Following the conversation, I checked in with Nijmie and my supervisor. They suggested we hold a delegation with the principal to discuss the issue and explore alternatives. I prepped with the youth leaders. We assigned roles, created a script, and made index cards in case they forgot their talking points. The young folks were prepared but still looked nervous. As we did a unity clap before entering the delegation, I tried to hide my nerves, acting as if this was not my first delegation.
During the delegation, the principal ignored their concerns and recommendations. He said that the reason the lines were so long was because people forgot their pin number to get their food. He said, “Next semester y’all can make a campaign to create pin number awareness. Thank you for your time.”
The young people left the delegation feeling confused. They felt like their ideas were dismissed, and instead wanted to gather information to use as evidence for the problem they were experiencing. That is when we began youth participatory action research with the support from another Healthy Communities fellow. The young people, driven to improve the school’s lunch experience, also added extra meetings during the week to address the issue before the semester ended.
The youth leaders came up with the questions, finalized the survey design, and distributed them to their peers. Of the approximately 1,200 students, more than 300 students participated in the survey. The youth leaders then analyzed the data. For the question asking students what prevented them from getting food during lunch, remembering their pin was actually not the biggest challenge identified. Then they met with the cafeteria manager to get a better understanding from the cafeteria staff. The cafeteria manager agreed that there should be another lunch line, but that they couldn’t hire another staff until more students were eating. This information then made the young folks revisit their campaign demands to include asks around both the quality and access of their food.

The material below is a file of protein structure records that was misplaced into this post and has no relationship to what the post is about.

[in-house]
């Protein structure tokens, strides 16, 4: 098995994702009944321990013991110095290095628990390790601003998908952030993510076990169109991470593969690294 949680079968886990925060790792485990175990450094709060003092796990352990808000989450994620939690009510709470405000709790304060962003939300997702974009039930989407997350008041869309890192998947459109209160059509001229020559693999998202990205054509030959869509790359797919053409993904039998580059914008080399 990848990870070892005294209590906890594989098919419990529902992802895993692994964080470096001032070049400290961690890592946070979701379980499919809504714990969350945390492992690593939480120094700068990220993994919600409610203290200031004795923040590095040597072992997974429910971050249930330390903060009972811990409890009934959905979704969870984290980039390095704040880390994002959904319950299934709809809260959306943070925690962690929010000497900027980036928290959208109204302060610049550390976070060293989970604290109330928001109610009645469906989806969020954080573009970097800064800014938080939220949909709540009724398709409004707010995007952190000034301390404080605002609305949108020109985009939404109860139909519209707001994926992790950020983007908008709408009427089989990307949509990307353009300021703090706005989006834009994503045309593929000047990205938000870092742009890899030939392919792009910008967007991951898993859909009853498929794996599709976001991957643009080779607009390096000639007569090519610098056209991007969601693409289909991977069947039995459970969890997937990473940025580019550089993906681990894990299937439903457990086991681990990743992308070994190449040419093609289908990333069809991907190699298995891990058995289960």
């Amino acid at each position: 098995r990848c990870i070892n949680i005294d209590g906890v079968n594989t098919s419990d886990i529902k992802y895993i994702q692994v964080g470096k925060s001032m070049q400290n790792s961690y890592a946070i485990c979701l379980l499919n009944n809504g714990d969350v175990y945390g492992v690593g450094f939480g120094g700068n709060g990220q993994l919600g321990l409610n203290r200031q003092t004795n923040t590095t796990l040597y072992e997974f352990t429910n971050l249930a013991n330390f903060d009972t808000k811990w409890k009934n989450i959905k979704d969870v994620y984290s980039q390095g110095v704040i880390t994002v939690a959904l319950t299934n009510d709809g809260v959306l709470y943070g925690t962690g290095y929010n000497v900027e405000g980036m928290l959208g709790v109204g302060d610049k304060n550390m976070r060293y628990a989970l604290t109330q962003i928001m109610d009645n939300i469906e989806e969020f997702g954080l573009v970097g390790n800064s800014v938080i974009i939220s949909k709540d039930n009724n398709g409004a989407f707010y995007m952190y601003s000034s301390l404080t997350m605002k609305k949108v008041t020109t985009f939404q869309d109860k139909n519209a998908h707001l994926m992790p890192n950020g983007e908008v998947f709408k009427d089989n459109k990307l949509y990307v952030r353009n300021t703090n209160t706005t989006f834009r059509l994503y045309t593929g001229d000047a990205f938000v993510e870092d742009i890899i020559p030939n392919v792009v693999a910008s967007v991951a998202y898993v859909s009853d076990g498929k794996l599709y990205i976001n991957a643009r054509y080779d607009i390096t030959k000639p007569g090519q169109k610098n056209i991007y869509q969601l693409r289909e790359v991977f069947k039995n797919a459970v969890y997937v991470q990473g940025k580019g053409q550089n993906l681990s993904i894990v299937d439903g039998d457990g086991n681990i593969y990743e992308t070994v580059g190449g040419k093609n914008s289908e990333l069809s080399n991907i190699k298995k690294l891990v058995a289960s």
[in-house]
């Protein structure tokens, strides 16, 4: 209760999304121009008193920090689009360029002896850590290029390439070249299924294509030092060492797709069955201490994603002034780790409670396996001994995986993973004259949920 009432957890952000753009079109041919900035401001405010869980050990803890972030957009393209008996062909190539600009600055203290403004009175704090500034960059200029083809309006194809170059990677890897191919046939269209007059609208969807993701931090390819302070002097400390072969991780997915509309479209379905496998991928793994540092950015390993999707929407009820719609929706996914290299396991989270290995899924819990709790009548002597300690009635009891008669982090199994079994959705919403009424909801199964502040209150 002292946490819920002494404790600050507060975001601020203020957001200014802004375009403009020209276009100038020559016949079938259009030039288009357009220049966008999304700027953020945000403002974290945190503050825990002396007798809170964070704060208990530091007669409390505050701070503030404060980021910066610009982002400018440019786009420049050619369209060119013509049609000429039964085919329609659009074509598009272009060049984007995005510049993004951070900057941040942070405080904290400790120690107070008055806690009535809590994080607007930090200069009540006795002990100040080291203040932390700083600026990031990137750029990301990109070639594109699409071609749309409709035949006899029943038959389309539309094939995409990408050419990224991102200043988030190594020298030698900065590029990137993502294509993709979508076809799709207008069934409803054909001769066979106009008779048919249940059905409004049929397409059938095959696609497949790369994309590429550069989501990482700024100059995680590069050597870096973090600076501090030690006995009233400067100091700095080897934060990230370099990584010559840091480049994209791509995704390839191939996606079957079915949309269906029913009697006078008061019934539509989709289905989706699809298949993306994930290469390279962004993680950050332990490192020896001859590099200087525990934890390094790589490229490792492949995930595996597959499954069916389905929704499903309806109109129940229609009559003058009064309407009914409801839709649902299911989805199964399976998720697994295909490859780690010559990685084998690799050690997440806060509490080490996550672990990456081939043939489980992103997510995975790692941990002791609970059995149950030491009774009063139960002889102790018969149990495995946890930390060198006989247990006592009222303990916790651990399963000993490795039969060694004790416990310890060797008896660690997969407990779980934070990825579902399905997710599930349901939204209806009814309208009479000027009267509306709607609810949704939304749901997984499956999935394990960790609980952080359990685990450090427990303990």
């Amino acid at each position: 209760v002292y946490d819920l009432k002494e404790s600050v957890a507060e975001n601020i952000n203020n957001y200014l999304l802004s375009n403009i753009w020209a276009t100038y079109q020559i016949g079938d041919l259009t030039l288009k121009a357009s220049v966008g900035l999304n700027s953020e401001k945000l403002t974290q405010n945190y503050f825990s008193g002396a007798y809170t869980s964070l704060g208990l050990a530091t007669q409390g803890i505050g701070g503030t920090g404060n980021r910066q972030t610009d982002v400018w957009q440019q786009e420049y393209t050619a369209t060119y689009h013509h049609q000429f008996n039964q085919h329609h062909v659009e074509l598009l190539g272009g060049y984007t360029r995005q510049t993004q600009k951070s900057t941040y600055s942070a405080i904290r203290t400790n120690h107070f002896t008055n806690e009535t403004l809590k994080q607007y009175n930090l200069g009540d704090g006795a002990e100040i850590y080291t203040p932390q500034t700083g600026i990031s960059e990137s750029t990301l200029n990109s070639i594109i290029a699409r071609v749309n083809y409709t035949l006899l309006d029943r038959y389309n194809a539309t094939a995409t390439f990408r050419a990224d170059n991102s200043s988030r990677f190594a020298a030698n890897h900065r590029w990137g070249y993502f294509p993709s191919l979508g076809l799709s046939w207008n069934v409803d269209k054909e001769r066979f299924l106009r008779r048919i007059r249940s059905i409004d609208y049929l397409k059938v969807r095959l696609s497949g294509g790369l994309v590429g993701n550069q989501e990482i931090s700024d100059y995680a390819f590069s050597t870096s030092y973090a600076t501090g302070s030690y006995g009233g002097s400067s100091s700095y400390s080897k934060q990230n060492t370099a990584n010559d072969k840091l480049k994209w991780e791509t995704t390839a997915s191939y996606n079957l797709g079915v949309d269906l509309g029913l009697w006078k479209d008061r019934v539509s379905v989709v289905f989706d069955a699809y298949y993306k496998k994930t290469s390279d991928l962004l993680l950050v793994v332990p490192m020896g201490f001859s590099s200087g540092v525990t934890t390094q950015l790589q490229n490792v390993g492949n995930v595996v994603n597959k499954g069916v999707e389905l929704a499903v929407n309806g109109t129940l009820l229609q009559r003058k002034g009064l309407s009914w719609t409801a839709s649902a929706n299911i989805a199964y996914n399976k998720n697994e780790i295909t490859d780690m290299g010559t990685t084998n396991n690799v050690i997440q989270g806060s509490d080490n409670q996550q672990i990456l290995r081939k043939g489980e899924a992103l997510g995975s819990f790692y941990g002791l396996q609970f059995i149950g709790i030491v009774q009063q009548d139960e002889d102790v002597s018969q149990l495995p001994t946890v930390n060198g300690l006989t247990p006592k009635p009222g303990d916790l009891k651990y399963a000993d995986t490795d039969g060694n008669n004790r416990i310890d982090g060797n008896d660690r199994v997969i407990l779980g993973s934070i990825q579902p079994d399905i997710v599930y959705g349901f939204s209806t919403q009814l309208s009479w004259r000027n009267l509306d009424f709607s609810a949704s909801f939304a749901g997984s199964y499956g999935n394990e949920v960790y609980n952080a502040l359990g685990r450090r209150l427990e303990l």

After meeting almost everyday during lunch and a few times a week after school, they were finally ready to have a second delegation with their principal. This time they had research that exposed the root of the issue that backed up their demands. It was not an easy delegation – the principal wanted the youth to address these issues to the state and kept directing them to other people, but the youth leaders were great at re-grounding him on his role and how he could help. At the end, the youth leaders were able to secure 4 out of their 5 demands. They were proud of themselves for improving their school’s lunch experience and helped me practice the skills gained through my fellowship.
Growing up I always wanted to be like my mentors who were community organizers. I still remember getting emotional when I read the job description to be a youth organizer with ICS. Some of my mentors from the community space were also organizers at ICS and would mentor me on the weekends. To be in a place where I can work with young people to help build their confidence, leadership skills, and organize to improve our community is such a blessing and full circle. I hope to continue this great work for future generations to come. Ometeotl.
Trackback from your site.